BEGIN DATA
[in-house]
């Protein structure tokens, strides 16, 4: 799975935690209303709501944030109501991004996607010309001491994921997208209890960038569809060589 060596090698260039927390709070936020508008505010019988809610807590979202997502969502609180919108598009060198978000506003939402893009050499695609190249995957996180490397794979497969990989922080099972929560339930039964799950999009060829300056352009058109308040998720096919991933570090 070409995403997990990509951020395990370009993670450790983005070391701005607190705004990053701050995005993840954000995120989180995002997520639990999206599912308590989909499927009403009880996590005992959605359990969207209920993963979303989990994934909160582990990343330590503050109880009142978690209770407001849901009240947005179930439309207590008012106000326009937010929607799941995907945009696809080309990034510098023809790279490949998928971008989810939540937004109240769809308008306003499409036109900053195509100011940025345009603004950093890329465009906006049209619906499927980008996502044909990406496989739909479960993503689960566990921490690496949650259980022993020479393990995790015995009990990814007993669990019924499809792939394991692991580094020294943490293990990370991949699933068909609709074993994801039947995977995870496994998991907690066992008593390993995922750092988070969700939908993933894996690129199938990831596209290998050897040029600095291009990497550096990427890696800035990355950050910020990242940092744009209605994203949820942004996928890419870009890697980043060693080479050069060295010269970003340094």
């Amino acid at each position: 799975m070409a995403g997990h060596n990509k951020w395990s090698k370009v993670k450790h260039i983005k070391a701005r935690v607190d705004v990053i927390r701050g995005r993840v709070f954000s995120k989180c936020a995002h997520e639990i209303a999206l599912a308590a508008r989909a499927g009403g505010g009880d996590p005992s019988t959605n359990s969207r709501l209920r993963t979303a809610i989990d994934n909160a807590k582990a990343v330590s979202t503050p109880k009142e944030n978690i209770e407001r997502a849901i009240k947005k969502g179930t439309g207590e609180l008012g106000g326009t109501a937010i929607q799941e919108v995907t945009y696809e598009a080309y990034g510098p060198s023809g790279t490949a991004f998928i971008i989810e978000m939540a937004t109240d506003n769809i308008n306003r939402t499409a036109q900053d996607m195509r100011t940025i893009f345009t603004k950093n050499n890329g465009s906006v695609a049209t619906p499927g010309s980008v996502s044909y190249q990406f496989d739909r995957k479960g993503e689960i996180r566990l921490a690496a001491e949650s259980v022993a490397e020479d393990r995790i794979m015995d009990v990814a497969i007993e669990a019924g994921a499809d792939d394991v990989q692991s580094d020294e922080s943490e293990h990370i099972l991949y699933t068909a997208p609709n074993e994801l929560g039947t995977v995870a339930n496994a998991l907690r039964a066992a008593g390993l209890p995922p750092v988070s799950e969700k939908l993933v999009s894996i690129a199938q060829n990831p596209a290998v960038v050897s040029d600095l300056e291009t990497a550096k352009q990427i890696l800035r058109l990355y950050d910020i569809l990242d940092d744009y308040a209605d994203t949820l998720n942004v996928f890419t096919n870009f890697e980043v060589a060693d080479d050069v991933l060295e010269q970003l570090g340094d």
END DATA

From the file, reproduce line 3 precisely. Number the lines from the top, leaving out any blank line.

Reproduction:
């Amino acid at each position: 799975m070409a995403g997990h060596n990509k951020w395990s090698k370009v993670k450790h260039i983005k070391a701005r935690v607190d705004v990053i927390r701050g995005r993840v709070f954000s995120k989180c936020a995002h997520e639990i209303a999206l599912a308590a508008r989909a499927g009403g505010g009880d996590p005992s019988t959605n359990s969207r709501l209920r993963t979303a809610i989990d994934n909160a807590k582990a990343v330590s979202t503050p109880k009142e944030n978690i209770e407001r997502a849901i009240k947005k969502g179930t439309g207590e609180l008012g106000g326009t109501a937010i929607q799941e919108v995907t945009y696809e598009a080309y990034g510098p060198s023809g790279t490949a991004f998928i971008i989810e978000m939540a937004t109240d506003n769809i308008n306003r939402t499409a036109q900053d996607m195509r100011t940025i893009f345009t603004k950093n050499n890329g465009s906006v695609a049209t619906p499927g010309s980008v996502s044909y190249q990406f496989d739909r995957k479960g993503e689960i996180r566990l921490a690496a001491e949650s259980v022993a490397e020479d393990r995790i794979m015995d009990v990814a497969i007993e669990a019924g994921a499809d792939d394991v990989q692991s580094d020294e922080s943490e293990h990370i099972l991949y699933t068909a997208p609709n074993e994801l929560g039947t995977v995870a339930n496994a998991l907690r039964a066992a008593g390993l209890p995922p750092v988070s799950e969700k939908l993933v999009s894996i690129a199938q060829n990831p596209a290998v960038v050897s040029d600095l300056e291009t990497a550096k352009q990427i890696l800035r058109l990355y950050d910020i569809l990242d940092d744009y308040a209605d994203t949820l998720n942004v996928f890419t096919n870009f890697e980043v060589a060693d080479d050069v991933l060295e010269q970003l570090g340094d």